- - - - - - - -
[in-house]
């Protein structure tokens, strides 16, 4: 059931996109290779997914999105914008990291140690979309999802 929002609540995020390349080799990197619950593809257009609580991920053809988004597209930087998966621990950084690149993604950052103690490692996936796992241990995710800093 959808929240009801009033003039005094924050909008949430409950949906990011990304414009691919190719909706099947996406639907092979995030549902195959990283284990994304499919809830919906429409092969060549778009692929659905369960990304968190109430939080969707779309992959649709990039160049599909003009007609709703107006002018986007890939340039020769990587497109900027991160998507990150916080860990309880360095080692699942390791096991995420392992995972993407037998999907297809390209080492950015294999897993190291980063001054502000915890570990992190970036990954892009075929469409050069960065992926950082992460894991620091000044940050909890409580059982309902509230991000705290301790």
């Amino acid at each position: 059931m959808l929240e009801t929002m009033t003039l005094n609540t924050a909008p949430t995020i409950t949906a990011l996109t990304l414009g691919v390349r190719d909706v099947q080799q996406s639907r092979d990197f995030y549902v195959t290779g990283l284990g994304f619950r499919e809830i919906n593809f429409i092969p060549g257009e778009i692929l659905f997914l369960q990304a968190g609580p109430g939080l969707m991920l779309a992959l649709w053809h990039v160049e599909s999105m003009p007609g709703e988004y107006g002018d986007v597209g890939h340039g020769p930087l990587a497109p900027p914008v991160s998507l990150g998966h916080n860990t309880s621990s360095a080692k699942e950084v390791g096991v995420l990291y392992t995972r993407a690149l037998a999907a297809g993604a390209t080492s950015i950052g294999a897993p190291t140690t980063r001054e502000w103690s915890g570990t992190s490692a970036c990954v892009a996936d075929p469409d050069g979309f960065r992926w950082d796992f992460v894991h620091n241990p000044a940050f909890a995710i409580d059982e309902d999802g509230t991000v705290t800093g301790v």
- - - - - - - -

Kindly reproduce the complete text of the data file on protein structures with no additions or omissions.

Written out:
[in-house]
């Protein structure tokens, strides 16, 4: 059931996109290779997914999105914008990291140690979309999802 929002609540995020390349080799990197619950593809257009609580991920053809988004597209930087998966621990950084690149993604950052103690490692996936796992241990995710800093 959808929240009801009033003039005094924050909008949430409950949906990011990304414009691919190719909706099947996406639907092979995030549902195959990283284990994304499919809830919906429409092969060549778009692929659905369960990304968190109430939080969707779309992959649709990039160049599909003009007609709703107006002018986007890939340039020769990587497109900027991160998507990150916080860990309880360095080692699942390791096991995420392992995972993407037998999907297809390209080492950015294999897993190291980063001054502000915890570990992190970036990954892009075929469409050069960065992926950082992460894991620091000044940050909890409580059982309902509230991000705290301790």
């Amino acid at each position: 059931m959808l929240e009801t929002m009033t003039l005094n609540t924050a909008p949430t995020i409950t949906a990011l996109t990304l414009g691919v390349r190719d909706v099947q080799q996406s639907r092979d990197f995030y549902v195959t290779g990283l284990g994304f619950r499919e809830i919906n593809f429409i092969p060549g257009e778009i692929l659905f997914l369960q990304a968190g609580p109430g939080l969707m991920l779309a992959l649709w053809h990039v160049e599909s999105m003009p007609g709703e988004y107006g002018d986007v597209g890939h340039g020769p930087l990587a497109p900027p914008v991160s998507l990150g998966h916080n860990t309880s621990s360095a080692k699942e950084v390791g096991v995420l990291y392992t995972r993407a690149l037998a999907a297809g993604a390209t080492s950015i950052g294999a897993p190291t140690t980063r001054e502000w103690s915890g570990t992190s490692a970036c990954v892009a996936d075929p469409d050069g979309f960065r992926w950082d796992f992460v894991h620091n241990p000044a940050f909890a995710i409580d059982e309902d999802g509230t991000v705290t800093g301790v």